If it isn’t already, User Generated Content (UGC) should be high on the list of things for online retailers to investigate, initiate and integrate into their e-commerce stores. Why? E-commerce experts are touting UGC as the next step for retailers looking to improve their discoverability and increase engagement with customers. Not only is UGC great […]
If it isn’t already, User Generated Content (UGC) should be high on the list of things for online retailers to investigate, initiate and integrate into their e-commerce stores.
Why? E-commerce experts are touting UGC as the next step for retailers looking to improve their discoverability and increase engagement with customers. Not only is UGC great from both technical and marketing perspectives, it can also be used for feedback on the products you sell and the customer service you provide. Still need convincing? This two part article will explain the benefits of UGC for optimising your discoverability and search engine results and also the potential for using UGC in conjunction with your marketing and customer service efforts. Read on for insights.
Australian internet retailers have traditionally been a little tentative in opening their sites to public customer contributions, but search engine optimisation (SEO) benefits and the growing demand for transparency are forcing retailers to rethink this.
According to Graham Jackson from the world’s leading supplier of ratings and reviews, Bazaarvoice, UGC is the preferred content of search engines, and by including UGC in product categories, product listings, and product attributes, site discoverability can only benefit. “Traditional product pages tend to all say the same thing, often from the manufacturer’s perspective,” says Jackson. “The only unique content that can be distinguished from any other site is UGC, and its uniqueness makes this kind of content ‘Google Juice’.” In other words, the content free of marketing speak acts as natural bait to attract users to your site.
Tom Funk, VP of Marketing at Timberline Interactive, agrees. “By the nature of user-created content, user reviews are conversational, informal, rich in the keywords searchers actually use, and often full of the kind of misspellings, slang, and colloquialisms that you as a brand-conscious marketer would never use—but search-engine spiders gobble right up,” he says.
“Ratings and reviews are the best, most obvious source of user-generated content, and they can really help your search-engine optimisation efforts,” Funk continues. “Every time a customer rates one of your products, he or she creates a new web page linking to your product—enhancing your search engine visibility even while you sleep.” It sounds too easy, doesn’t it?
Jackson is quick to underline that UGC can be used in many ways to improve SEO, as long as it’s in the right area of your site. “This is not just a cool widget, it needs to be indexable. You need to talk to someone about how you can collect and display the content where it’s most powerful. This could be anything that’s written on your product pages, provided it’s put in the right place.”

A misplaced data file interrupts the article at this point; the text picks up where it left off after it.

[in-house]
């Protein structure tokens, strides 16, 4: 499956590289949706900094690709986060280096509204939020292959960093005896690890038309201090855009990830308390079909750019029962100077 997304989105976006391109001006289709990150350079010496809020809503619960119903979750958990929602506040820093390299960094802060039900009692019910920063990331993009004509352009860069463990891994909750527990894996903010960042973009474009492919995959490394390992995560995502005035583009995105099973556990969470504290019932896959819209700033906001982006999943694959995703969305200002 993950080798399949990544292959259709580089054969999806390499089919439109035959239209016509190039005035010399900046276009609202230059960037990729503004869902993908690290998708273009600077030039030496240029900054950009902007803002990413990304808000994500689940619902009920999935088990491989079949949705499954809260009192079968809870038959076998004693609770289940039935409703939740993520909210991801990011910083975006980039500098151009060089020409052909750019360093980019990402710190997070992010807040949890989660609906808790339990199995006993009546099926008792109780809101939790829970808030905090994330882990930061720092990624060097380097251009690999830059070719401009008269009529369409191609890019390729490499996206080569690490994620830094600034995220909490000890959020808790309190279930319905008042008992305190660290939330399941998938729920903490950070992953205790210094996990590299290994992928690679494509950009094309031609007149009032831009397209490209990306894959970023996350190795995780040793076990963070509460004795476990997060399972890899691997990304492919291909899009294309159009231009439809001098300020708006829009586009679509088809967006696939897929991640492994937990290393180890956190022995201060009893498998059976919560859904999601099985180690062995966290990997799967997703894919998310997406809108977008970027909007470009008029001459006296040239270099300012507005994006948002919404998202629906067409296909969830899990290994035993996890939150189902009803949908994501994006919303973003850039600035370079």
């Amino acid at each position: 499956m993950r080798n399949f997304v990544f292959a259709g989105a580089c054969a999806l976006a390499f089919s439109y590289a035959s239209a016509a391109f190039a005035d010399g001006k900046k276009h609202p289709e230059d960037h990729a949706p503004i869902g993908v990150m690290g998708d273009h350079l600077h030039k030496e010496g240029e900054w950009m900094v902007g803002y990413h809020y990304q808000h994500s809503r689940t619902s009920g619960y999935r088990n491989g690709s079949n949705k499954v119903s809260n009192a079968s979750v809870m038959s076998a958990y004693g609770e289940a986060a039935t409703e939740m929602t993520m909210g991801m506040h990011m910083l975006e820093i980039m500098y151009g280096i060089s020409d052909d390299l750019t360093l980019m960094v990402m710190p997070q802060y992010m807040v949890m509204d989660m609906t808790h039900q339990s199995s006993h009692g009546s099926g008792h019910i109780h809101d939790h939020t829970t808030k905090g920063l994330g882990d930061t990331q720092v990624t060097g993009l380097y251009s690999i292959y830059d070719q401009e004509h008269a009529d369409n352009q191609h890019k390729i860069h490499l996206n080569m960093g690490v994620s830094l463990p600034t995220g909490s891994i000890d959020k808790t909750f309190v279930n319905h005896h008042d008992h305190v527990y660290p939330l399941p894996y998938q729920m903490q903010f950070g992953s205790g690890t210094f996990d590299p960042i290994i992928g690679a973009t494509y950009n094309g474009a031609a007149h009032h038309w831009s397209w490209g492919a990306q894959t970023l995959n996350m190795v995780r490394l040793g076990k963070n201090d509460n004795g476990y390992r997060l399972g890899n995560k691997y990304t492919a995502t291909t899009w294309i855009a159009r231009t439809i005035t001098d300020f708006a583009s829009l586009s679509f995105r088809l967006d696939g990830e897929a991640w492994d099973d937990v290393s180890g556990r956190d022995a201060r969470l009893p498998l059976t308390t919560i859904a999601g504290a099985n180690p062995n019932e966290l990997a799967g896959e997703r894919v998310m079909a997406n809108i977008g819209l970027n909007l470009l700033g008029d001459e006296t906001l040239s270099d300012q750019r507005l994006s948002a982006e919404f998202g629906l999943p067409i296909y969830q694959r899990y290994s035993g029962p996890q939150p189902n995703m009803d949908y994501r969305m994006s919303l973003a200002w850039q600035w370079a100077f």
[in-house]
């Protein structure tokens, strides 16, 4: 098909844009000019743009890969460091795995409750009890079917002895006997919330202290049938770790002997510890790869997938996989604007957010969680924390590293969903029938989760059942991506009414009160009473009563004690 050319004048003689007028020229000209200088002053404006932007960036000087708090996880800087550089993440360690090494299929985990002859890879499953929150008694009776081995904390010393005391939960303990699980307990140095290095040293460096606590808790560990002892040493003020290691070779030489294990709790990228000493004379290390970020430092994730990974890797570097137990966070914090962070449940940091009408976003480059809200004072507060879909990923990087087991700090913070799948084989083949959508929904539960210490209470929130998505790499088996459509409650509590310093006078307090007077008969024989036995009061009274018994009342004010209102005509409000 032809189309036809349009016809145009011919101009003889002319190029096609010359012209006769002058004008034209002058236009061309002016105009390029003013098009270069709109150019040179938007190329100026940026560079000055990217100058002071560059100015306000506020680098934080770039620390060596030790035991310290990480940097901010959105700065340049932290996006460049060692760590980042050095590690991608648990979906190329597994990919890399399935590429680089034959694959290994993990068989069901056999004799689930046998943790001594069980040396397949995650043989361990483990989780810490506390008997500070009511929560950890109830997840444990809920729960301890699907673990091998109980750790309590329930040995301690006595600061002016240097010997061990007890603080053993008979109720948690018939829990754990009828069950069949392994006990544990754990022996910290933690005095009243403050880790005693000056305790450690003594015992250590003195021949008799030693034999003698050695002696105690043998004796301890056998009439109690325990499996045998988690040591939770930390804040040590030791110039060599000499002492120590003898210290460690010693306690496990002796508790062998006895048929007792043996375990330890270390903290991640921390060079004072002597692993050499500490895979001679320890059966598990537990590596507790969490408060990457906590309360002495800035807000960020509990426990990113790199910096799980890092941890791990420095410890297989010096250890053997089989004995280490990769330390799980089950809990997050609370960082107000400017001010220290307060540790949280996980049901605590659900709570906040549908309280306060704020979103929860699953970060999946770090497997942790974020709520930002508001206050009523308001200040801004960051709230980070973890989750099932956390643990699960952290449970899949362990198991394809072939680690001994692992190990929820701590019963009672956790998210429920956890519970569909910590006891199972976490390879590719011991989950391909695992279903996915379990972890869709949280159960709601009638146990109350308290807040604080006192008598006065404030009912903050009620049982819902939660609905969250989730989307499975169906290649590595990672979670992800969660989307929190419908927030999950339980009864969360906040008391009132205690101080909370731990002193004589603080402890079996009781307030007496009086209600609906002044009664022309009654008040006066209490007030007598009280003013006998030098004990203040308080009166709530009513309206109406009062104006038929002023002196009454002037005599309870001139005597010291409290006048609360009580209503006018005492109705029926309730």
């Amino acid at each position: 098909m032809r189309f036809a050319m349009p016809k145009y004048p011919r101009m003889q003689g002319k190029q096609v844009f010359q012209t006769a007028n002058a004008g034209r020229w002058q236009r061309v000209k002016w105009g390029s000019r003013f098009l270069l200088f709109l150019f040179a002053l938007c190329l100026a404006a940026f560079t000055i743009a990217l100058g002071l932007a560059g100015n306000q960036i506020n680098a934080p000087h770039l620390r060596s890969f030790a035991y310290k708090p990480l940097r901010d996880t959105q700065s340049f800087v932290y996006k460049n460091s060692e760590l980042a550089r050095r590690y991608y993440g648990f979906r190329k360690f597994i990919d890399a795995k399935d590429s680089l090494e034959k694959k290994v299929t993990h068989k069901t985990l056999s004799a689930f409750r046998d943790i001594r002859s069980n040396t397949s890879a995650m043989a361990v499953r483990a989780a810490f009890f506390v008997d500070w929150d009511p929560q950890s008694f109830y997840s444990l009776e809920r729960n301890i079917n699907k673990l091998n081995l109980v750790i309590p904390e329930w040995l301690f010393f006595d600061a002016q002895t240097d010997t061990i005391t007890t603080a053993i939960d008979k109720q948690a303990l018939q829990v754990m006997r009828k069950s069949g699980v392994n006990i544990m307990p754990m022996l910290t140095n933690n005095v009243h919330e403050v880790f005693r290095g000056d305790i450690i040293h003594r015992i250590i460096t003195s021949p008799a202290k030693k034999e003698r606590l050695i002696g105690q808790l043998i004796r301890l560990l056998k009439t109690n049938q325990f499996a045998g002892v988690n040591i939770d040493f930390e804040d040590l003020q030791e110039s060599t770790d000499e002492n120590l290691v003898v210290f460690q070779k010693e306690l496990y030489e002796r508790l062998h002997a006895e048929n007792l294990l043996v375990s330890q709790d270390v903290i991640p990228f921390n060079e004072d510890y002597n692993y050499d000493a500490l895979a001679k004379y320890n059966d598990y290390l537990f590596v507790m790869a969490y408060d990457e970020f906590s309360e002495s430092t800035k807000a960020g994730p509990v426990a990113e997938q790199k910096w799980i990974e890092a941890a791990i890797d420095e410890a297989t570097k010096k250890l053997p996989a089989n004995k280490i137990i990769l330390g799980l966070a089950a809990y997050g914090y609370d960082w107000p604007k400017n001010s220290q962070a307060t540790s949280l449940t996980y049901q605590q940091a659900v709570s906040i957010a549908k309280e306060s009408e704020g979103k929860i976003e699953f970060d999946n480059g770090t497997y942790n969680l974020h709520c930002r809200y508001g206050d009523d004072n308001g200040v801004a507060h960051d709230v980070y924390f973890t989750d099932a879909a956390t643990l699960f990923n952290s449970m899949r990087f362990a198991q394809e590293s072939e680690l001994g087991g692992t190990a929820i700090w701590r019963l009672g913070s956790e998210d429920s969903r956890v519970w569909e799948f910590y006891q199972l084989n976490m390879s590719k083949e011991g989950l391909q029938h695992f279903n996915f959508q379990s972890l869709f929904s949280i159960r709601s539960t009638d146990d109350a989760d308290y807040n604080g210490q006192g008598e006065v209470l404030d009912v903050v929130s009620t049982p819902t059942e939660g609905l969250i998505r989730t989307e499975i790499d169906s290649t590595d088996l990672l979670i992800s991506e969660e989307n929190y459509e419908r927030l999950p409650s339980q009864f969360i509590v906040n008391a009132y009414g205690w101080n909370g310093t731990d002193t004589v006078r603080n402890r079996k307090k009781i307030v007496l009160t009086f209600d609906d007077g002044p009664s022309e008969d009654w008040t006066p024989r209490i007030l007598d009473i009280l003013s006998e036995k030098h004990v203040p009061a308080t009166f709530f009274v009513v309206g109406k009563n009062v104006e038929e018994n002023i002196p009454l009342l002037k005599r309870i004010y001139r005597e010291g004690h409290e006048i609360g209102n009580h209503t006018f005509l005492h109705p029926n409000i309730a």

And the benefits don’t stop at SEO. Integrating UGC into onsite search refinements can have huge benefits. Using this technique can help customers find products that others with similar tastes have bought and liked, and find out little known features of listed products, which may provide added incentive to purchase. By opening your product descriptions to others outside your marketing department, you’re giving customers practical advice and recommendations from other people just like them.
“I see UGC working especially for searches that contain the phrase ‘reviews’ or ‘ratings’, or searches that use comparatives or superlatives like ‘best’, ‘cheapest’, ‘easiest’, or for searches in the form of a question,” explains Funk. Facilitating search queries like these on your own site prevents customers reverting to Google search to find what they’re after and possibly ending up purchasing from someone else’s site.
Funk adds that ‘popular search’ links can also trigger purchases by making things as easy as possible for those who don’t know quite what they’re looking for. Shoppers will often look for “What do people like me think about this product?” type information. And Jackson explains, “What other people think about those products is a big thing to help with conversion.” Reassurance from other customers, as opposed to marketers, is often what consumers are looking for when purchasing online.
User Generated Content doesn’t only benefit your SEO. To learn about how to use UGC in your marketing, stay tuned for The Benefits of UGC Part Two: Marketing.